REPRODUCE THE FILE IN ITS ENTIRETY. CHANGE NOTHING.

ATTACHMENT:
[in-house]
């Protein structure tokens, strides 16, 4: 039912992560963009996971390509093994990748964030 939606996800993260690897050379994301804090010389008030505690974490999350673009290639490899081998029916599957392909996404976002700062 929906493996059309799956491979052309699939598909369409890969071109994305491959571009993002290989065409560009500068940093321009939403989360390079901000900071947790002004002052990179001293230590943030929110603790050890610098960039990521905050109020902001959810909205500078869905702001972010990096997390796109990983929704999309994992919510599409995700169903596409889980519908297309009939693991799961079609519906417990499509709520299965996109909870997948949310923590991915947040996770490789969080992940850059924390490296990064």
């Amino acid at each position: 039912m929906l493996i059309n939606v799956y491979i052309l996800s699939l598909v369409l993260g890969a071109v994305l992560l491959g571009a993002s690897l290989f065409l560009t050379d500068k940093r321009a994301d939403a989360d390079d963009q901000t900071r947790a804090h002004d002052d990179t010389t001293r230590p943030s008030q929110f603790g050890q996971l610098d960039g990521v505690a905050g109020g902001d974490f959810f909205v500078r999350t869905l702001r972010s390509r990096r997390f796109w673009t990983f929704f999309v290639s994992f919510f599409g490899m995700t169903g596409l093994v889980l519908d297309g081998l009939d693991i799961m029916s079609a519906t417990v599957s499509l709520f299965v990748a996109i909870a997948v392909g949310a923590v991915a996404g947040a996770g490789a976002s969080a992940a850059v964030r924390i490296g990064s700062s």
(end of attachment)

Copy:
[in-house]
């Protein structure tokens, strides 16, 4: 039912992560963009996971390509093994990748964030 939606996800993260690897050379994301804090010389008030505690974490999350673009290639490899081998029916599957392909996404976002700062 929906493996059309799956491979052309699939598909369409890969071109994305491959571009993002290989065409560009500068940093321009939403989360390079901000900071947790002004002052990179001293230590943030929110603790050890610098960039990521905050109020902001959810909205500078869905702001972010990096997390796109990983929704999309994992919510599409995700169903596409889980519908297309009939693991799961079609519906417990499509709520299965996109909870997948949310923590991915947040996770490789969080992940850059924390490296990064």
């Amino acid at each position: 039912m929906l493996i059309n939606v799956y491979i052309l996800s699939l598909v369409l993260g890969a071109v994305l992560l491959g571009a993002s690897l290989f065409l560009t050379d500068k940093r321009a994301d939403a989360d390079d963009q901000t900071r947790a804090h002004d002052d990179t010389t001293r230590p943030s008030q929110f603790g050890q996971l610098d960039g990521v505690a905050g109020g902001d974490f959810f909205v500078r999350t869905l702001r972010s390509r990096r997390f796109w673009t990983f929704f999309v290639s994992f919510f599409g490899m995700t169903g596409l093994v889980l519908d297309g081998l009939d693991i799961m029916s079609a519906t417990v599957s499509l709520f299965v990748a996109i909870a997948v392909g949310a923590v991915a996404g947040a996770g490789a976002s969080a992940a850059v964030r924390i490296g990064s700062s």